I also authored an automatic voter registration bill which I spent many, many months crafting, and I got two Republican secretaries of state to sign on, and it would allow for certain agencies that are already checking for citizenship status of people who are applying for those programs to automatically be registered to vote. And this is a huge deal, it has a lot of bipartisan support, but unfortunately the Republicans killed it in committee—it passed through the House and the House version sat in committee also and was killed. And I think that it goes to some of the challenges of actually ensuring voting rights, because it takes power away from people who have power, right now—or that’s what they’re afraid of—and so they don’t want to pass it. So those have been two really important bills.

And then I have another bill that is on the floor calendar right now that changes the eligibility for people applying to be troopers, fire fighters, or law enforcement officers. Right now you have to be a U.S. citizen, but if my bill passes you’d be able to be a legal permanent resident as well as a U.S. citizen. For the military, if you want to go fight a war overseas for the United States you only need to be a legal permanent resident. But you can’t be a fire fighter and fight a fire at home as a legal permanent resident. So these are areas where we have big shortages, and if we could include legal permanent residents it would address the shortages and we would increase the diversity of our law-enforcement folks, which I think in this moment is really important.

IE: Why do you want to make change in Congress rather than as a state senator?

Jayapal: Well my theory of change is really about taking a strong progressive voice that helps rebuild trust between residents on the ground and the government, and really representing people in a way that they need to be represented. So the 7th Congressional District is a very strong progressive district and needs a continuing strong, progressive voice. … My work on immigration reform and all the issues that I’ve worked on has been at the federal level before I got into state politics. I don’t think that there’s anyone who understands the politics and the policy of immigration better than I do, and particularly with Trump rising as the Republican nominee, we need people who are really strongly articulating the values of America as a country of immigrants and standing up for all of us, and our identity as a multicultural society.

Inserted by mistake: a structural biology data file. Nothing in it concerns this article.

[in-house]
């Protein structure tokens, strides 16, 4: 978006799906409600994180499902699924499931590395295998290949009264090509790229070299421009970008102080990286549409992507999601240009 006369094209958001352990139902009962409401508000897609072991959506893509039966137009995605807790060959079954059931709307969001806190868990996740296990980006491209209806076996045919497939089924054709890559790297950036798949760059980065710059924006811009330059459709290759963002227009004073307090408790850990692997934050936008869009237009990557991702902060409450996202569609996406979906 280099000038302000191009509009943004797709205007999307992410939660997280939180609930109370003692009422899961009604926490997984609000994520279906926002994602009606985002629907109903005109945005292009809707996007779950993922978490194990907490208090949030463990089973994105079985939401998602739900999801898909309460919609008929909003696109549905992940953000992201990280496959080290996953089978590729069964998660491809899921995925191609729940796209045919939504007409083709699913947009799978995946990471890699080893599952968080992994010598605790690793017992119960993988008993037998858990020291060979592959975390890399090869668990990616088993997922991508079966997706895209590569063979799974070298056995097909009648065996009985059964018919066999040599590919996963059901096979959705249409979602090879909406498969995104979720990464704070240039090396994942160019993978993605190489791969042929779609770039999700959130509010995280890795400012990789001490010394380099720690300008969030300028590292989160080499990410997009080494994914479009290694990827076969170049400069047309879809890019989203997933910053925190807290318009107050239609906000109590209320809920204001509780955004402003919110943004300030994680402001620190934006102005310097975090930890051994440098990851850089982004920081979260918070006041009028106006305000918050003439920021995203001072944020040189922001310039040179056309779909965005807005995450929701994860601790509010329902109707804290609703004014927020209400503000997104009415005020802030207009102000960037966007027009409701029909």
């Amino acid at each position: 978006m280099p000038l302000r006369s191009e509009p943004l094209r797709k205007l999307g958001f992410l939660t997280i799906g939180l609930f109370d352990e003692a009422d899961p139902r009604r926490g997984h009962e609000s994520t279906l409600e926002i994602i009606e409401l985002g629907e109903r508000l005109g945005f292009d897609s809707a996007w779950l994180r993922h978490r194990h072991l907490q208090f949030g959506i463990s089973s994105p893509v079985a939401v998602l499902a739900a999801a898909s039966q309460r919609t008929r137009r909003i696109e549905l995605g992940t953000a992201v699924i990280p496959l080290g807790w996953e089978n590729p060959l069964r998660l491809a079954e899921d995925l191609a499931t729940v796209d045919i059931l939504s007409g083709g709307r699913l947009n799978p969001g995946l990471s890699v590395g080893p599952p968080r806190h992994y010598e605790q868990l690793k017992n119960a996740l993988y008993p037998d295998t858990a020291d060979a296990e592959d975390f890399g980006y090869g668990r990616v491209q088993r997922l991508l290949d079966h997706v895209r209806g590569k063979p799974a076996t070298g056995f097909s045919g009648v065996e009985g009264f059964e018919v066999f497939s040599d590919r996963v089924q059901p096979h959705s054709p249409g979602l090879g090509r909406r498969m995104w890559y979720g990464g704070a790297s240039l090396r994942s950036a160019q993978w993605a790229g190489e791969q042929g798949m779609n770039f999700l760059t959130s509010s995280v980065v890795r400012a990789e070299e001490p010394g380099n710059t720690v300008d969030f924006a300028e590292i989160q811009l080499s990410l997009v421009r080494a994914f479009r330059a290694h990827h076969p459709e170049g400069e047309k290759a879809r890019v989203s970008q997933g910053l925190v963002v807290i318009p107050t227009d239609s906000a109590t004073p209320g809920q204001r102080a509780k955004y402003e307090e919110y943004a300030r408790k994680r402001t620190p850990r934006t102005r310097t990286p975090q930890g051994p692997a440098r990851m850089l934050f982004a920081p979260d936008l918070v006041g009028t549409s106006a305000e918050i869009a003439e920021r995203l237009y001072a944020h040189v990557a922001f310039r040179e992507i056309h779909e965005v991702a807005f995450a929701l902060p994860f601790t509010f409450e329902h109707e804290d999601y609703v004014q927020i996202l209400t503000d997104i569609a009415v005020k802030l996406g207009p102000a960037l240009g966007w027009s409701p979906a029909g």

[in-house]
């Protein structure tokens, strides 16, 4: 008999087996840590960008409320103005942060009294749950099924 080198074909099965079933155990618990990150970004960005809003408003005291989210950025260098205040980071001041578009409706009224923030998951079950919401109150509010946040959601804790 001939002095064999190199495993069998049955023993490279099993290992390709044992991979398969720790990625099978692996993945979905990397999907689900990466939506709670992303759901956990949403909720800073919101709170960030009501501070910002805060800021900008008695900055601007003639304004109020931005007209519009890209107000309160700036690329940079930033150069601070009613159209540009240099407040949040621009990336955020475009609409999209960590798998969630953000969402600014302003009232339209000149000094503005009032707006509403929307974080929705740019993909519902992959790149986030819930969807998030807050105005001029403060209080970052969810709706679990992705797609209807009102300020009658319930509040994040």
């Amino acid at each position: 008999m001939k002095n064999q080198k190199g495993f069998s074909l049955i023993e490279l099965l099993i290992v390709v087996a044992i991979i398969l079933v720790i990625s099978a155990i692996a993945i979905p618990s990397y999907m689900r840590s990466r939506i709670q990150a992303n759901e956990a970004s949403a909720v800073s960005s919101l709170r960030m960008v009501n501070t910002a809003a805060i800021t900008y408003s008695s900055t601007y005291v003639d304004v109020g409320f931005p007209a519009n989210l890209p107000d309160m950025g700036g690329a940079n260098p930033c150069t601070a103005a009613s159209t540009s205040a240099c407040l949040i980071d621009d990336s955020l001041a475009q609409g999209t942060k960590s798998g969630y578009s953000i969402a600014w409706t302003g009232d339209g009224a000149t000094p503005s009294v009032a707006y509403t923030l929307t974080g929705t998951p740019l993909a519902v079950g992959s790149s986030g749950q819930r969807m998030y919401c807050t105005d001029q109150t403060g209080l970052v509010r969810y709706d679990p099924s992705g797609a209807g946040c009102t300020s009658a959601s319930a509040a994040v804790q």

IE: There’s been a lot of anti-immigration rhetoric in this presidential election. What do you think of this, and what do you think drives it?

Jayapal: This is what I’ve been working on for 25 years and it’s disturbing. What drives it is fear. And a lot of what you see with Trump now … he’s using fear to drive wedges amongst people, and he’s saying things that are so outrageous that people don’t know how to challenge them, but also that they tap into these fears that people have that are often racist, that are often sexist, that are often classist. And unfortunately, people have fear and our task, I think as activists and as elected, is to help people get beyond the fear … and actually build a vision of what it could look like if we all were to come together. … The way he’s talked about Syrian refugees, the way he’s talked about immigrants, the way he cuts down the disabled, and women—it is so un-American. But it taps into people’s fears, and people are tired of politics as usual, they’re looking for a populist. Trump is playing to the populism. … Trump is doing it in a way that is exploiting people’s fears and it’s really very disturbing.